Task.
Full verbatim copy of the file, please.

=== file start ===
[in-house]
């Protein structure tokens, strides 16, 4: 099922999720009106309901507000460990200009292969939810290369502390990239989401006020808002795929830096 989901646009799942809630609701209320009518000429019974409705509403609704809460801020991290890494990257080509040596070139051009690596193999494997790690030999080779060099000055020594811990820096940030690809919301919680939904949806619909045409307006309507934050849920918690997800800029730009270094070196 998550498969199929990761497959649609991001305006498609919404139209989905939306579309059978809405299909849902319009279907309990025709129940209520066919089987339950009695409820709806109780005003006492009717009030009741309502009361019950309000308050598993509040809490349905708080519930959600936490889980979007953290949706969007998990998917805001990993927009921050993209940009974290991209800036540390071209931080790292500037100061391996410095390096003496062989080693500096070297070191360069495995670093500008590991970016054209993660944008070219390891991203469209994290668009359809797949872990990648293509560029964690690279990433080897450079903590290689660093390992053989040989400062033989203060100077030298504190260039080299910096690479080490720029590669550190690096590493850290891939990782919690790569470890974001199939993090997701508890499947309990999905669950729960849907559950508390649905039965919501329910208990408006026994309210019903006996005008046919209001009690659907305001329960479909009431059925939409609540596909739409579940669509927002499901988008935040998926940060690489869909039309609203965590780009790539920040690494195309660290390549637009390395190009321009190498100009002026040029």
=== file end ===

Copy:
[in-house]
């Protein structure tokens, strides 16, 4: 099922999720009106309901507000460990200009292969939810290369502390990239989401006020808002795929830096 989901646009799942809630609701209320009518000429019974409705509403609704809460801020991290890494990257080509040596070139051009690596193999494997790690030999080779060099000055020594811990820096940030690809919301919680939904949806619909045409307006309507934050849920918690997800800029730009270094070196 998550498969199929990761497959649609991001305006498609919404139209989905939306579309059978809405299909849902319009279907309990025709129940209520066919089987339950009695409820709806109780005003006492009717009030009741309502009361019950309000308050598993509040809490349905708080519930959600936490889980979007953290949706969007998990998917805001990993927009921050993209940009974290991209800036540390071209931080790292500037100061391996410095390096003496062989080693500096070297070191360069495995670093500008590991970016054209993660944008070219390891991203469209994290668009359809797949872990990648293509560029964690690279990433080897450079903590290689660093390992053989040989400062033989203060100077030298504190260039080299910096690479080490720029590669550190690096590493850290891939990782919690790569470890974001199939993090997701508890499947309990999905669950729960849907559950508390649905039965919501329910208990408006026994309210019903006996005008046919209001009690659907305001329960479909009431059925939409609540596909739409579940669509927002499901988008935040998926940060690489869909039309609203965590780009790539920040690494195309660290390549637009390395190009321009190498100009002026040029």